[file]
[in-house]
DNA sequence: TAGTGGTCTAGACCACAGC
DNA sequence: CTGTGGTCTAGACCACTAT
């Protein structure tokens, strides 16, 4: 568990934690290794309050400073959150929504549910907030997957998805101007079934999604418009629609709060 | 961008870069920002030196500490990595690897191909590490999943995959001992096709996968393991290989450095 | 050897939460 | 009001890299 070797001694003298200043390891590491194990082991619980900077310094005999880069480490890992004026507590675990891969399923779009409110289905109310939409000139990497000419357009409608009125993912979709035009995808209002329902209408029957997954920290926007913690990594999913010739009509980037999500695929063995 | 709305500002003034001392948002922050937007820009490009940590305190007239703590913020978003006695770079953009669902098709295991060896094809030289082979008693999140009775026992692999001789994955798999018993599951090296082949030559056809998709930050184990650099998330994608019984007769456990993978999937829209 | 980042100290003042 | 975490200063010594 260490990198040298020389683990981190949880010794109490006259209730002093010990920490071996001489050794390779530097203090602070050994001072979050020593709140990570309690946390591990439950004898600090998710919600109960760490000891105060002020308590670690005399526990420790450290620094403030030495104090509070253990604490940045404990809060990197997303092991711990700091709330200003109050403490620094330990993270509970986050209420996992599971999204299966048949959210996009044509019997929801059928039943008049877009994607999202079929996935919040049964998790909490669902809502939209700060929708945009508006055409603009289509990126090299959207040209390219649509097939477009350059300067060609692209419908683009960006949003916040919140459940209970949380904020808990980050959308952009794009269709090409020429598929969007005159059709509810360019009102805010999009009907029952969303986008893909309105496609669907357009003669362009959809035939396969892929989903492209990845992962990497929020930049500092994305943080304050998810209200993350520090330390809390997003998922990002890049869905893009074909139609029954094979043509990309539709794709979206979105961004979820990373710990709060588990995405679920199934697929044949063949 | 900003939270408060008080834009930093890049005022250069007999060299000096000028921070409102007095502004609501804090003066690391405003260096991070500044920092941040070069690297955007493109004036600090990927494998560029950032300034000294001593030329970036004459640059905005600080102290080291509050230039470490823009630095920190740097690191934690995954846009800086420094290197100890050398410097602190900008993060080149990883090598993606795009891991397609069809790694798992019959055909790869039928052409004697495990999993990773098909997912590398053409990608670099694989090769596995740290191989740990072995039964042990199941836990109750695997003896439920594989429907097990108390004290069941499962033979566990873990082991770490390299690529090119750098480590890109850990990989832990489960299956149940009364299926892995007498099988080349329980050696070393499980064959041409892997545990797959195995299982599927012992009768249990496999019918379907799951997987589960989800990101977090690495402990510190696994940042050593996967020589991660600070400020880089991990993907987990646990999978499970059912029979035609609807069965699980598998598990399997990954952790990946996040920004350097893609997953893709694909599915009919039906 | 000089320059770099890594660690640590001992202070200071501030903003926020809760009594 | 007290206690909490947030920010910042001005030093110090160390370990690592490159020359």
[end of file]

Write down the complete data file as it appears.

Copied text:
[in-house]
DNA sequence: TAGTGGTCTAGACCACAGC
DNA sequence: CTGTGGTCTAGACCACTAT
């Protein structure tokens, strides 16, 4: 568990934690290794309050400073959150929504549910907030997957998805101007079934999604418009629609709060 | 961008870069920002030196500490990595690897191909590490999943995959001992096709996968393991290989450095 | 050897939460 | 009001890299 070797001694003298200043390891590491194990082991619980900077310094005999880069480490890992004026507590675990891969399923779009409110289905109310939409000139990497000419357009409608009125993912979709035009995808209002329902209408029957997954920290926007913690990594999913010739009509980037999500695929063995 | 709305500002003034001392948002922050937007820009490009940590305190007239703590913020978003006695770079953009669902098709295991060896094809030289082979008693999140009775026992692999001789994955798999018993599951090296082949030559056809998709930050184990650099998330994608019984007769456990993978999937829209 | 980042100290003042 | 975490200063010594 260490990198040298020389683990981190949880010794109490006259209730002093010990920490071996001489050794390779530097203090602070050994001072979050020593709140990570309690946390591990439950004898600090998710919600109960760490000891105060002020308590670690005399526990420790450290620094403030030495104090509070253990604490940045404990809060990197997303092991711990700091709330200003109050403490620094330990993270509970986050209420996992599971999204299966048949959210996009044509019997929801059928039943008049877009994607999202079929996935919040049964998790909490669902809502939209700060929708945009508006055409603009289509990126090299959207040209390219649509097939477009350059300067060609692209419908683009960006949003916040919140459940209970949380904020808990980050959308952009794009269709090409020429598929969007005159059709509810360019009102805010999009009907029952969303986008893909309105496609669907357009003669362009959809035939396969892929989903492209990845992962990497929020930049500092994305943080304050998810209200993350520090330390809390997003998922990002890049869905893009074909139609029954094979043509990309539709794709979206979105961004979820990373710990709060588990995405679920199934697929044949063949 | 900003939270408060008080834009930093890049005022250069007999060299000096000028921070409102007095502004609501804090003066690391405003260096991070500044920092941040070069690297955007493109004036600090990927494998560029950032300034000294001593030329970036004459640059905005600080102290080291509050230039470490823009630095920190740097690191934690995954846009800086420094290197100890050398410097602190900008993060080149990883090598993606795009891991397609069809790694798992019959055909790869039928052409004697495990999993990773098909997912590398053409990608670099694989090769596995740290191989740990072995039964042990199941836990109750695997003896439920594989429907097990108390004290069941499962033979566990873990082991770490390299690529090119750098480590890109850990990989832990489960299956149940009364299926892995007498099988080349329980050696070393499980064959041409892997545990797959195995299982599927012992009768249990496999019918379907799951997987589960989800990101977090690495402990510190696994940042050593996967020589991660600070400020880089991990993907987990646990999978499970059912029979035609609807069965699980598998598990399997990954952790990946996040920004350097893609997953893709694909599915009919039906 | 000089320059770099890594660690640590001992202070200071501030903003926020809760009594 | 007290206690909490947030920010910042001005030093110090160390370990690592490159020359």